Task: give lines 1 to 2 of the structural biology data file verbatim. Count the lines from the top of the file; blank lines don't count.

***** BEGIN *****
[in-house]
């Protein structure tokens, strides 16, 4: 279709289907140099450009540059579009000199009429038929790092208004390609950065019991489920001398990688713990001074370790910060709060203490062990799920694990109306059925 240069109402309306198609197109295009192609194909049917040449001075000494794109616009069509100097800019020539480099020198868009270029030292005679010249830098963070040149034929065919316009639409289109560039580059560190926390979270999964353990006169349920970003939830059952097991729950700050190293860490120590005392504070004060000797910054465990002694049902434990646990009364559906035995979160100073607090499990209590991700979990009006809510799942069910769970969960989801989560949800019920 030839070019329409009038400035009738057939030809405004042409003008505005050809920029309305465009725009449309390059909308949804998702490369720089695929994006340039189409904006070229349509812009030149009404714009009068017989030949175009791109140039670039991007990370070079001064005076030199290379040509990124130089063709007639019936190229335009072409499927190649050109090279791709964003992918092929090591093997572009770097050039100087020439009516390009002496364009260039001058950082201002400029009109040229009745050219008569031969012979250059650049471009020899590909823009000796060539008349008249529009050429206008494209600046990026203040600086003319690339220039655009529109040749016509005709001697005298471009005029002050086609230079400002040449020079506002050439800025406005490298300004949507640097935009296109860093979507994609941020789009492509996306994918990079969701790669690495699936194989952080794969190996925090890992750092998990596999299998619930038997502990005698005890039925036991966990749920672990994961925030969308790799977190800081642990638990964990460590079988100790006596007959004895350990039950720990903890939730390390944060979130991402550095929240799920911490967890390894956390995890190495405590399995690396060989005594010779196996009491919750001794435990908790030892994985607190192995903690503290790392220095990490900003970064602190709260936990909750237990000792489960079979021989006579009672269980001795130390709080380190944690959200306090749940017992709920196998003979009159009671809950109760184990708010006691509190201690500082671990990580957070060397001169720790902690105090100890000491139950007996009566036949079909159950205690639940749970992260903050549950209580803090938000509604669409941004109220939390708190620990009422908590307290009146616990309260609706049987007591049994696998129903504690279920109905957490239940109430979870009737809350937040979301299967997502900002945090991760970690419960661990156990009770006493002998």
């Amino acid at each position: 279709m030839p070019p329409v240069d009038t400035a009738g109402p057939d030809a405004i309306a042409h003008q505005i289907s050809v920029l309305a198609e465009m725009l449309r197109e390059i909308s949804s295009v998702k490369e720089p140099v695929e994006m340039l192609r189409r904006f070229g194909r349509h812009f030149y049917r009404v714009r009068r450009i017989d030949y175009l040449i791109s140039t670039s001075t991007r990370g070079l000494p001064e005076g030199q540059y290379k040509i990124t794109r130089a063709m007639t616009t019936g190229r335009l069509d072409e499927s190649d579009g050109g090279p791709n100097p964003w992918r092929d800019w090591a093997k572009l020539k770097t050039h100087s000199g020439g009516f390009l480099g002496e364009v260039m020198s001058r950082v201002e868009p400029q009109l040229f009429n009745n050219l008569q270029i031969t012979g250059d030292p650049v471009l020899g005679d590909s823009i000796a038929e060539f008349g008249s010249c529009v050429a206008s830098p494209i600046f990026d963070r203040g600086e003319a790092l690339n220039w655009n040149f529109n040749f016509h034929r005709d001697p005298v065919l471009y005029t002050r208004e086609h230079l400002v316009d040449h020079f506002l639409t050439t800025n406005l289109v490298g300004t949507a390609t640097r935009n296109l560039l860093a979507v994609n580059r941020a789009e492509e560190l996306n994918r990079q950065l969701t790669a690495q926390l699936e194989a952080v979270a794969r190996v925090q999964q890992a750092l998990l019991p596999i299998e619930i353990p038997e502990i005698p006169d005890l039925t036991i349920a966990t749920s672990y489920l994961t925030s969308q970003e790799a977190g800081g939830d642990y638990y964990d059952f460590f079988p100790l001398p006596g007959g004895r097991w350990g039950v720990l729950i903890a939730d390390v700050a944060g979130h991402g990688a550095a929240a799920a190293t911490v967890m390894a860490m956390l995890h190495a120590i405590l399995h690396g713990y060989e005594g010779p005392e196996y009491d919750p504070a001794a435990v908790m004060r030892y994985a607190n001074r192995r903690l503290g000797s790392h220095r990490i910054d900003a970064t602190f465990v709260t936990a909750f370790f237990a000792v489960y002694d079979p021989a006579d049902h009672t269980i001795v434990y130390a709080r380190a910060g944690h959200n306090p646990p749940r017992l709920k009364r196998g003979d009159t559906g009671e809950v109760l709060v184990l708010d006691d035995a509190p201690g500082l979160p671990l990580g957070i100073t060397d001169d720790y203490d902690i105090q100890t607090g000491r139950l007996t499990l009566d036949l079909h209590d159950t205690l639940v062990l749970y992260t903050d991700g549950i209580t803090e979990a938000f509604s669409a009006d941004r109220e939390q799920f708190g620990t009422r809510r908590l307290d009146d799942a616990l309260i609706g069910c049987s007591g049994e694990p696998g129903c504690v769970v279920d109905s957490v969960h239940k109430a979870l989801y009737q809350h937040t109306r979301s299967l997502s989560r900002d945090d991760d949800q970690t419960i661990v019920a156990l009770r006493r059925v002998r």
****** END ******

[in-house]
């Protein structure tokens, strides 16, 4: 279709289907140099450009540059579009000199009429038929790092208004390609950065019991489920001398990688713990001074370790910060709060203490062990799920694990109306059925 240069109402309306198609197109295009192609194909049917040449001075000494794109616009069509100097800019020539480099020198868009270029030292005679010249830098963070040149034929065919316009639409289109560039580059560190926390979270999964353990006169349920970003939830059952097991729950700050190293860490120590005392504070004060000797910054465990002694049902434990646990009364559906035995979160100073607090499990209590991700979990009006809510799942069910769970969960989801989560949800019920 030839070019329409009038400035009738057939030809405004042409003008505005050809920029309305465009725009449309390059909308949804998702490369720089695929994006340039189409904006070229349509812009030149009404714009009068017989030949175009791109140039670039991007990370070079001064005076030199290379040509990124130089063709007639019936190229335009072409499927190649050109090279791709964003992918092929090591093997572009770097050039100087020439009516390009002496364009260039001058950082201002400029009109040229009745050219008569031969012979250059650049471009020899590909823009000796060539008349008249529009050429206008494209600046990026203040600086003319690339220039655009529109040749016509005709001697005298471009005029002050086609230079400002040449020079506002050439800025406005490298300004949507640097935009296109860093979507994609941020789009492509996306994918990079969701790669690495699936194989952080794969190996925090890992750092998990596999299998619930038997502990005698005890039925036991966990749920672990994961925030969308790799977190800081642990638990964990460590079988100790006596007959004895350990039950720990903890939730390390944060979130991402550095929240799920911490967890390894956390995890190495405590399995690396060989005594010779196996009491919750001794435990908790030892994985607190192995903690503290790392220095990490900003970064602190709260936990909750237990000792489960079979021989006579009672269980001795130390709080380190944690959200306090749940017992709920196998003979009159009671809950109760184990708010006691509190201690500082671990990580957070060397001169720790902690105090100890000491139950007996009566036949079909159950205690639940749970992260903050549950209580803090938000509604669409941004109220939390708190620990009422908590307290009146616990309260609706049987007591049994696998129903504690279920109905957490239940109430979870009737809350937040979301299967997502900002945090991760970690419960661990156990009770006493002998």